a) Can move slowly in the direction of light (illustrated below)
b) Are sensitive to gravity, enabling them to always send roots downwards and green shoots upwards
c) Respond to temperature changes in many ways. Exposure to heat causes stomata to open and allow water inside leaves to evaporate, so cooling the plant. Leaves may wilt, which reduces the surface area exposed to the sun. Some plants can orientate their leaves so that they hang vertically, again reducing the surface area exposed to the hot sun. In cold conditions, some plants can produce an organic “antifreeze”.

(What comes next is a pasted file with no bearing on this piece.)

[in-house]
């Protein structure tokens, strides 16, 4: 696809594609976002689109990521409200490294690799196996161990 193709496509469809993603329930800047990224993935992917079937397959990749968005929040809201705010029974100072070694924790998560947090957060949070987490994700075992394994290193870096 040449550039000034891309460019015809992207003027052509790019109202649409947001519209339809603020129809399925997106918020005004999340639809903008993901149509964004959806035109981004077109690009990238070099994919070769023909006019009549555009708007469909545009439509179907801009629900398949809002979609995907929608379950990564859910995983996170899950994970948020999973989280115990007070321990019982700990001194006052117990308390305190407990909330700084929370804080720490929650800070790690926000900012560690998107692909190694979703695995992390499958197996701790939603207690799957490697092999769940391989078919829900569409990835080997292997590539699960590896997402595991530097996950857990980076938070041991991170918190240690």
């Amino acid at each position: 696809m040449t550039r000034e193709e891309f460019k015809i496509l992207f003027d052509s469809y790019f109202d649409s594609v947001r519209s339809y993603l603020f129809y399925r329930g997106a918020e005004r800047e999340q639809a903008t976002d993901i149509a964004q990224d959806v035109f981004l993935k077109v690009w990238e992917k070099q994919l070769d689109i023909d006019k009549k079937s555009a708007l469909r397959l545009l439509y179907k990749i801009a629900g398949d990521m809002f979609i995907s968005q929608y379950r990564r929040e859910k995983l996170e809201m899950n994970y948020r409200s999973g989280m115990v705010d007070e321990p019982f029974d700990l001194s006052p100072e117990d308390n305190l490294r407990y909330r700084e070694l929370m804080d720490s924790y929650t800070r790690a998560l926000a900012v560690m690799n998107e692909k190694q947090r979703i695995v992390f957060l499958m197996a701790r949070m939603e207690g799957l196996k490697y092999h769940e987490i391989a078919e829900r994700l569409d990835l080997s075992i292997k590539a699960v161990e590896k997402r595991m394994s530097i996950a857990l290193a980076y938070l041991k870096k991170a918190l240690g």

d) Are sensitive to touch: one example is the way some plants can wrap their stems around cane sticks or trellises. Certain plants have tendrils that are particularly sensitive and enable them to cling on to objects.
Have specialised sensory cells and sense organs:
a) Eyes respond to light to provide vision (below)
b) Ears respond to sound to provide hearing
c) Nerve endings in the skin provide the sense of touch
d) “Taste buds” in our tongues and other parts of the mouth provide a keen sense of taste
e) Millions of sensory neurons on a strip of tissue called the olfactory in the back of the nose give many animals an acute sense of smell. Fish have a similar system, although it works in water rather than air.